Last week, Darius Rucker received an invitation to join the Grand Ole Opry.
Opry member Brad Paisley surprised Rucker with the invitation at Tuesday night’s Opry show — posing as an audience member as Rucker fielded questions from the crowd.
Rucker, who found fame as frontman for rock band Hootie and the Blowfish, decided to go country in 2008 with his platinum-selling Capitol Records debut, Learn to Live, which debuted at No. 1 on the Billboard Country Albums chart. Learn to Live produced three No. 1 singles, making Rucker the first African-American country artist with a No. 1 country hit since Charley Pride’s “Night Games” hit the top spot in 1983. Rucker’s second country album, Charleston, SC 1966, came out in 2010.
Pride, whose illustrious career includes 36 No. 1 hits, 25 million albums sold and winning the 1971 CMA Entertainer and Male Vocalist of the Year awards, was the second black performer inducted into the Grand Ole Opry. Legendary harmonica player DeFord Bailey, who performed on the Opry from the 1920s until 1941, was the first.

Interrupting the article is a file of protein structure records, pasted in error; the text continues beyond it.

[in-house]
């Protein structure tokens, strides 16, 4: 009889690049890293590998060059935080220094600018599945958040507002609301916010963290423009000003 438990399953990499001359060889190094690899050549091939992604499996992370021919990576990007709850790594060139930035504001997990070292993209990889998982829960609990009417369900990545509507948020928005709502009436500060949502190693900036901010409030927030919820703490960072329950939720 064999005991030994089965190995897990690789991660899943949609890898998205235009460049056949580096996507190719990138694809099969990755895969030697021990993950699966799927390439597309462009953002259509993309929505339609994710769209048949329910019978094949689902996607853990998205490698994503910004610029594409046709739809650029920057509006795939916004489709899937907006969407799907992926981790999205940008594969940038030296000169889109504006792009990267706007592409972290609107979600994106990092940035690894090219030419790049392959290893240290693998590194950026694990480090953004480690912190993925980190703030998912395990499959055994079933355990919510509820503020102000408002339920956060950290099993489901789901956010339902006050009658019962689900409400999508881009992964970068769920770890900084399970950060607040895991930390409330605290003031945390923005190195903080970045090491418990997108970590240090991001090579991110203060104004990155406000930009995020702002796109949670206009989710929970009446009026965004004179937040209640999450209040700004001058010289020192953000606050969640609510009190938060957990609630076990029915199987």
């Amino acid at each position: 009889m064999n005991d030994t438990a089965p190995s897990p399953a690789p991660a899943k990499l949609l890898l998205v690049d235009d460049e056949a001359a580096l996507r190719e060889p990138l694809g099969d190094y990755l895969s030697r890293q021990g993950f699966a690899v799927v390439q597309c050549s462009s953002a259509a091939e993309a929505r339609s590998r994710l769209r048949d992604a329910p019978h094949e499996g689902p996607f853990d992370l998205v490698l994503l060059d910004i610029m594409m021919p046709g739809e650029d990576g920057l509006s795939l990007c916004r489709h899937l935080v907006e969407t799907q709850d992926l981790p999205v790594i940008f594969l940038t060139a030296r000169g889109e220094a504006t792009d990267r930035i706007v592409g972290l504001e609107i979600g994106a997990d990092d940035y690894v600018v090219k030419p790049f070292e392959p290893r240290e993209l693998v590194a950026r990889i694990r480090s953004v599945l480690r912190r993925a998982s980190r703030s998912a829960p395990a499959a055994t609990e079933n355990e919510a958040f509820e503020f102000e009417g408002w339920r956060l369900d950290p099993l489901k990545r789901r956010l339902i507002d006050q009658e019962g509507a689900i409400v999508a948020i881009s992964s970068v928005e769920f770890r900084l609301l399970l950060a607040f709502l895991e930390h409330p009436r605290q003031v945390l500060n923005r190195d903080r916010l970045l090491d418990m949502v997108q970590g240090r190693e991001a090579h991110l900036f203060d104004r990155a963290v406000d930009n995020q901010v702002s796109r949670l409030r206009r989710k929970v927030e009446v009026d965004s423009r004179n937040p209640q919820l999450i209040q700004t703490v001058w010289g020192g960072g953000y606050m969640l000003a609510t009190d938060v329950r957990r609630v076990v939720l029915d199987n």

The City Paper checked in with Pride last week after Rucker’s news. Pride, who joined in 1993, said he had a long-standing invitation to join the Opry, but didn’t accept until 26 years after his first performance.
“I had a standing invitation from when I first went on in 1967,” Pride explained. “[But the Opry] had different criteria back then — you had to do 26 Saturdays out of a year, and Saturdays were the most lucrative dates.”
When the criteria to join the Opry changed, Pride was ready to accept the invitation. As for Rucker, Pride said he’s a fan and is happy to see him inducted into the Opry.
“I like him. I met him at the Opry a year or two ago,” Pride said. “We sat down and sang together. I like his singing. I think he’s a fine man. I congratulate him and look forward to seeing him again.”
Pride recently donated items to the Smithsonian’s National Museum of African American History and Culture, set to open in 2015.
Rucker is scheduled to be inducted into the Grand Ole Opry on Oct. 16.